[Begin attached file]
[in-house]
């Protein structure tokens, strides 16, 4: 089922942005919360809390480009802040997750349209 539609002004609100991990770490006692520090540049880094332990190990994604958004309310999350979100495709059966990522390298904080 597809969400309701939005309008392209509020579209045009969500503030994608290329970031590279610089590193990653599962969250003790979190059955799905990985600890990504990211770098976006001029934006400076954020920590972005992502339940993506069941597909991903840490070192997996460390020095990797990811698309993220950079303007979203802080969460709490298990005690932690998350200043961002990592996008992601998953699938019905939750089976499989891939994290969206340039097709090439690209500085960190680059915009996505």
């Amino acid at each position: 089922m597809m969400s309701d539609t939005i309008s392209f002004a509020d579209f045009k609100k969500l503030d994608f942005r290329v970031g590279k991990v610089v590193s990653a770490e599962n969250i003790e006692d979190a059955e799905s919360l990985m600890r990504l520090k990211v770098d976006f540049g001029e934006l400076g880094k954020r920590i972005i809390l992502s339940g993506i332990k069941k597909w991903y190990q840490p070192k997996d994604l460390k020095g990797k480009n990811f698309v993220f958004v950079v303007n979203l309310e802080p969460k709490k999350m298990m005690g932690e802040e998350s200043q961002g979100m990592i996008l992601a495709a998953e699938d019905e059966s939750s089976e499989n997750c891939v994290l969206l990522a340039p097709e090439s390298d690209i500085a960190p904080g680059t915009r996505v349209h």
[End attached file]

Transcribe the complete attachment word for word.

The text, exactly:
[in-house]
């Protein structure tokens, strides 16, 4: 089922942005919360809390480009802040997750349209 539609002004609100991990770490006692520090540049880094332990190990994604958004309310999350979100495709059966990522390298904080 597809969400309701939005309008392209509020579209045009969500503030994608290329970031590279610089590193990653599962969250003790979190059955799905990985600890990504990211770098976006001029934006400076954020920590972005992502339940993506069941597909991903840490070192997996460390020095990797990811698309993220950079303007979203802080969460709490298990005690932690998350200043961002990592996008992601998953699938019905939750089976499989891939994290969206340039097709090439690209500085960190680059915009996505």
């Amino acid at each position: 089922m597809m969400s309701d539609t939005i309008s392209f002004a509020d579209f045009k609100k969500l503030d994608f942005r290329v970031g590279k991990v610089v590193s990653a770490e599962n969250i003790e006692d979190a059955e799905s919360l990985m600890r990504l520090k990211v770098d976006f540049g001029e934006l400076g880094k954020r920590i972005i809390l992502s339940g993506i332990k069941k597909w991903y190990q840490p070192k997996d994604l460390k020095g990797k480009n990811f698309v993220f958004v950079v303007n979203l309310e802080p969460k709490k999350m298990m005690g932690e802040e998350s200043q961002g979100m990592i996008l992601a495709a998953e699938d019905e059966s939750s089976e499989n997750c891939v994290l969206l990522a340039p097709e090439s390298d690209i500085a960190p904080g680059t915009r996505v349209h």